In Monaco, a royal collection of cars



Pay attention to how you describe the assembly of cars assembled over several decades by the Grimaldi family in Monaco.

“It’s a private collection, not an automobile museum, ”Prince Rainier III once said of his exhibition of vintage vehicles, which has grown to around 120 under the care of his son, Prince Albert II.

Still, people can buy tickets for 8 euros (around $ 10) to see the cars, as if it were a museum. These cars include some from Formula 1, a 1956 Chrysler Imperial and the sporty-looking 1959 Renault Florida that belonged to Princess Grace, who died in an accident in 1982 when her Rover rolled off the road.

The collection, present on the Terrasses de Fontvielle in central Monaco for 30 years, is chaired by Valérie Closier, who has been its director for 17 months.

“Prince Rainier III was a lover of beautiful cars, and he started to build a nice collection,” Closier said. “He was passionate about it and wanted to exhibit them in a unique place in order to present them to visitors.

Following a three-month closure caused by the pandemic, the collection reopened last Monday, in time for the Monaco Grand Prix this weekend.

The latest addition is the 2019 Ferrari SF90 driven by Monaco-born Charles Leclerc. In his first season with the team that year, Leclerc won races in Belgium and Italy.

“After this season with Ferrari, I signed a new contract, and one of my wishes was to have this car,” said Leclerc. “Ferrari was kind enough to take it. I am very happy, because it is a memory that I will keep forever. It’s a very special car for me.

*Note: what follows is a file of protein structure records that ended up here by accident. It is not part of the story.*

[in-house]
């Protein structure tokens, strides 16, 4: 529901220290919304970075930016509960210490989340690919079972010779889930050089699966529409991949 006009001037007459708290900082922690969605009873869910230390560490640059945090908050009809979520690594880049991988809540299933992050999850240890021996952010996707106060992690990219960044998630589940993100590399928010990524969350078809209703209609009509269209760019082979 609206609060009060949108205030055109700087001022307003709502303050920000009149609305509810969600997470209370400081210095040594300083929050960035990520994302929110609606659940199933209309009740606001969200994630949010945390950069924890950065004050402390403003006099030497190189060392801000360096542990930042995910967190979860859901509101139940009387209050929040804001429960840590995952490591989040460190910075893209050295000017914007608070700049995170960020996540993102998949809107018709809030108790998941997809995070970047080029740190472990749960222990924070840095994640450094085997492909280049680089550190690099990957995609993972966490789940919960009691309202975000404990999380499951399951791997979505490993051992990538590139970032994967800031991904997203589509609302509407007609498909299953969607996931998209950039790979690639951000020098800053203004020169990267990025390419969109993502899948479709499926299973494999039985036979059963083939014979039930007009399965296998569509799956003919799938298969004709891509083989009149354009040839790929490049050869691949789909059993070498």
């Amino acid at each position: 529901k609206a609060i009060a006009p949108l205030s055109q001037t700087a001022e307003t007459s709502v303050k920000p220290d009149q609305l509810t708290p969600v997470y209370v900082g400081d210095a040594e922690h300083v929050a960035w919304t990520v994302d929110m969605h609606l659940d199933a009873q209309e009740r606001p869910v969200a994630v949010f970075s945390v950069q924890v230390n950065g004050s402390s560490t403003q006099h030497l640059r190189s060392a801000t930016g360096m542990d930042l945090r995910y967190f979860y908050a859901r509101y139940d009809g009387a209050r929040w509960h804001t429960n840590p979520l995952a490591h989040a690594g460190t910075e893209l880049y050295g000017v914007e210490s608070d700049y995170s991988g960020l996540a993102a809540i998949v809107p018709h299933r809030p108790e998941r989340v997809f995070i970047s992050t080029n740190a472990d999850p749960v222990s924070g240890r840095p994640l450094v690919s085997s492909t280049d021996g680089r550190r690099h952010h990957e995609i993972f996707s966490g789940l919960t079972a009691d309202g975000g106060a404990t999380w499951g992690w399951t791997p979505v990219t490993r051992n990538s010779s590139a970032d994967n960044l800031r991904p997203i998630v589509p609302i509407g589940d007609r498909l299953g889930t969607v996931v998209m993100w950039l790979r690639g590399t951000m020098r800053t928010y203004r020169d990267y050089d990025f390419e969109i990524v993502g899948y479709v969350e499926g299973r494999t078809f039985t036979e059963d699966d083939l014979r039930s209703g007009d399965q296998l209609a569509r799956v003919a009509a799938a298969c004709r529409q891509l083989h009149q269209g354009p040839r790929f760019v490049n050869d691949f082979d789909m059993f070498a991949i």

“He’s in the collection now – because I didn’t have enough space in the living room of my apartment – so he’s in good hands.”

The SF90 is one of the 20 racing cars on display. Closier said: “Motorsport is in Monaco’s DNA.

“The Monte-Carlo Rally was created in 1911 to attract the jet-set to Monaco and its casino,” she said. “It has since grown into a legendary and recognized international event, while the Monaco Grand Prix, which first took place in 1929, is one of the oldest and most prestigious races in the world.

Closier’s love for motorsport makes her ideal for overseeing the collection. Her father was an amateur rally driver, and before long she became his co-driver.

About a year ago, it had organized an exhibition of rally cars driven by Sébastien Loeb, Juha Kankkunen, Ari Vatanen, Didier Auriol, Hannu Mikkola and Michèle Mouton. Loeb and Vatanen cars remain in the collection.

Among the road cars in the collection, the oldest is a De Dion Bouton from 1903 bought in the late 1950s by Prince Rainier III, in which he took part, with Princess Grace, in the 1968 London-Brighton rally. .

A highlight of the collection is a 1956 Chrysler Imperial which was purchased by Prince Rainier III during a visit to the United States. “It was with this car that he greeted Grace Kelly, who was not yet Princess Grace, when she arrived by boat in Monaco,” said Closier.

“It was also used on numerous occasions in official processions, weddings, and notably transported General de Gaulle during his stay in Monaco.

There is also Florida, which was given to Princess Grace, the mother of Prince Albert II, by Renault. The car retained all of its original features and only traveled 5,000 miles.

Over the years, the cars have either been purchased by Prince Rainier III or Prince Albert II, or have been donated or loaned. “Some collectors who own rare or unusual cars lend them to us to show our visitors,” Closier said.

In 2022, the collection will move to Port Hercule, in the middle of the grand prix circuit. “We are in the process of finalizing the project,” she added, “which will see the birth of an exceptional and prestigious place.”


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